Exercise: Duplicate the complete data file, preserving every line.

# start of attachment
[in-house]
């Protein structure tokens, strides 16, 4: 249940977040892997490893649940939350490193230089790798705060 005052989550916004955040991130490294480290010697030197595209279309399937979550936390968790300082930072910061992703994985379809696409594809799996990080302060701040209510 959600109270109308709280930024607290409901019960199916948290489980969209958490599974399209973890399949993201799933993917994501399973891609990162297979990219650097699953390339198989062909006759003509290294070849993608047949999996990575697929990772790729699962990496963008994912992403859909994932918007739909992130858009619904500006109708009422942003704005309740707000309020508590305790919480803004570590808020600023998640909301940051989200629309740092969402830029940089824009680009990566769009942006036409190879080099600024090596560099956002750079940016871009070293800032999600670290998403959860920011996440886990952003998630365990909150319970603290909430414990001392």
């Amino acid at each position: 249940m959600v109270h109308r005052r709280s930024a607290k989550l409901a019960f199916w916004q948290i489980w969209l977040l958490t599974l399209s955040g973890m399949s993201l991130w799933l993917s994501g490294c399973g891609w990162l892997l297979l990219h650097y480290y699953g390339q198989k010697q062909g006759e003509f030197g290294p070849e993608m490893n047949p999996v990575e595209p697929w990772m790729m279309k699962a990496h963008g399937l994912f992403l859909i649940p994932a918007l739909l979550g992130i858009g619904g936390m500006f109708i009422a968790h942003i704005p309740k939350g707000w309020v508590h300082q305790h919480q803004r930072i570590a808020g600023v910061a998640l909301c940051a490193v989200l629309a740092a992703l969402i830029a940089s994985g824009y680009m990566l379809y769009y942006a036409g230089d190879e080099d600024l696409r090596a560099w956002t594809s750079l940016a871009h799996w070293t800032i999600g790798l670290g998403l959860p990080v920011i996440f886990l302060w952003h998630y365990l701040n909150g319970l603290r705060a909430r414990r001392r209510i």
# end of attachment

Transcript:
[in-house]
């Protein structure tokens, strides 16, 4: 249940977040892997490893649940939350490193230089790798705060 005052989550916004955040991130490294480290010697030197595209279309399937979550936390968790300082930072910061992703994985379809696409594809799996990080302060701040209510 959600109270109308709280930024607290409901019960199916948290489980969209958490599974399209973890399949993201799933993917994501399973891609990162297979990219650097699953390339198989062909006759003509290294070849993608047949999996990575697929990772790729699962990496963008994912992403859909994932918007739909992130858009619904500006109708009422942003704005309740707000309020508590305790919480803004570590808020600023998640909301940051989200629309740092969402830029940089824009680009990566769009942006036409190879080099600024090596560099956002750079940016871009070293800032999600670290998403959860920011996440886990952003998630365990909150319970603290909430414990001392």
């Amino acid at each position: 249940m959600v109270h109308r005052r709280s930024a607290k989550l409901a019960f199916w916004q948290i489980w969209l977040l958490t599974l399209s955040g973890m399949s993201l991130w799933l993917s994501g490294c399973g891609w990162l892997l297979l990219h650097y480290y699953g390339q198989k010697q062909g006759e003509f030197g290294p070849e993608m490893n047949p999996v990575e595209p697929w990772m790729m279309k699962a990496h963008g399937l994912f992403l859909i649940p994932a918007l739909l979550g992130i858009g619904g936390m500006f109708i009422a968790h942003i704005p309740k939350g707000w309020v508590h300082q305790h919480q803004r930072i570590a808020g600023v910061a998640l909301c940051a490193v989200l629309a740092a992703l969402i830029a940089s994985g824009y680009m990566l379809y769009y942006a036409g230089d190879e080099d600024l696409r090596a560099w956002t594809s750079l940016a871009h799996w070293t800032i999600g790798l670290g998403l959860p990080v920011i996440f886990l302060w952003h998630y365990l701040n909150g319970l603290r705060a909430r414990r001392r209510i």